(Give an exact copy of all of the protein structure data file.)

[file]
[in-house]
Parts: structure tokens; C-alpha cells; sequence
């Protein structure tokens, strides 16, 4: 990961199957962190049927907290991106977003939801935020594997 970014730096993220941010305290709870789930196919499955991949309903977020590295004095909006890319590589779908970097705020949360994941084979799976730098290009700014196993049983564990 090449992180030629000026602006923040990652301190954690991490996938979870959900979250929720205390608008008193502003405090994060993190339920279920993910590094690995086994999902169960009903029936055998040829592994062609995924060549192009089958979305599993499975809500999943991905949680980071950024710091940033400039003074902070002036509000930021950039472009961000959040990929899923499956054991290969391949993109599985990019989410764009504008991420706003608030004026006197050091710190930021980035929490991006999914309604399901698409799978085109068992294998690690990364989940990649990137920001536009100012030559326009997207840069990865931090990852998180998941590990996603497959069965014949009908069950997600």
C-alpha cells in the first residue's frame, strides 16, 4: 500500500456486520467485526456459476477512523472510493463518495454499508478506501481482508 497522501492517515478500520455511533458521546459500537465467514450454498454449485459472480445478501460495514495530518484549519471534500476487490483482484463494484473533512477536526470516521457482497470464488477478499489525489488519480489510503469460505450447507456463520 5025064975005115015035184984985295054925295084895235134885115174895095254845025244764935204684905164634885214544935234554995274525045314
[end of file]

[in-house]
Parts: structure tokens; C-alpha cells; sequence
């Protein structure tokens, strides 16, 4: 990961199957962190049927907290991106977003939801935020594997 970014730096993220941010305290709870789930196919499955991949309903977020590295004095909006890319590589779908970097705020949360994941084979799976730098290009700014196993049983564990 090449992180030629000026602006923040990652301190954690991490996938979870959900979250929720205390608008008193502003405090994060993190339920279920993910590094690995086994999902169960009903029936055998040829592994062609995924060549192009089958979305599993499975809500999943991905949680980071950024710091940033400039003074902070002036509000930021950039472009961000959040990929899923499956054991290969391949993109599985990019989410764009504008991420706003608030004026006197050091710190930021980035929490991006999914309604399901698409799978085109068992294998690690990364989940990649990137920001536009100012030559326009997207840069990865931090990852998180998941590990996603497959069965014949009908069950997600």
C-alpha cells in the first residue's frame, strides 16, 4: 500500500456486520467485526456459476477512523472510493463518495454499508478506501481482508 497522501492517515478500520455511533458521546459500537465467514450454498454449485459472480445478501460495514495530518484549519471534500476487490483482484463494484473533512477536526470516521457482497470464488477478499489525489488519480489510503469460505450447507456463520 5025064975005115015035184984985295054925295084895235134885115174895095254845025244764935204684905164634885214544935234554995274525045314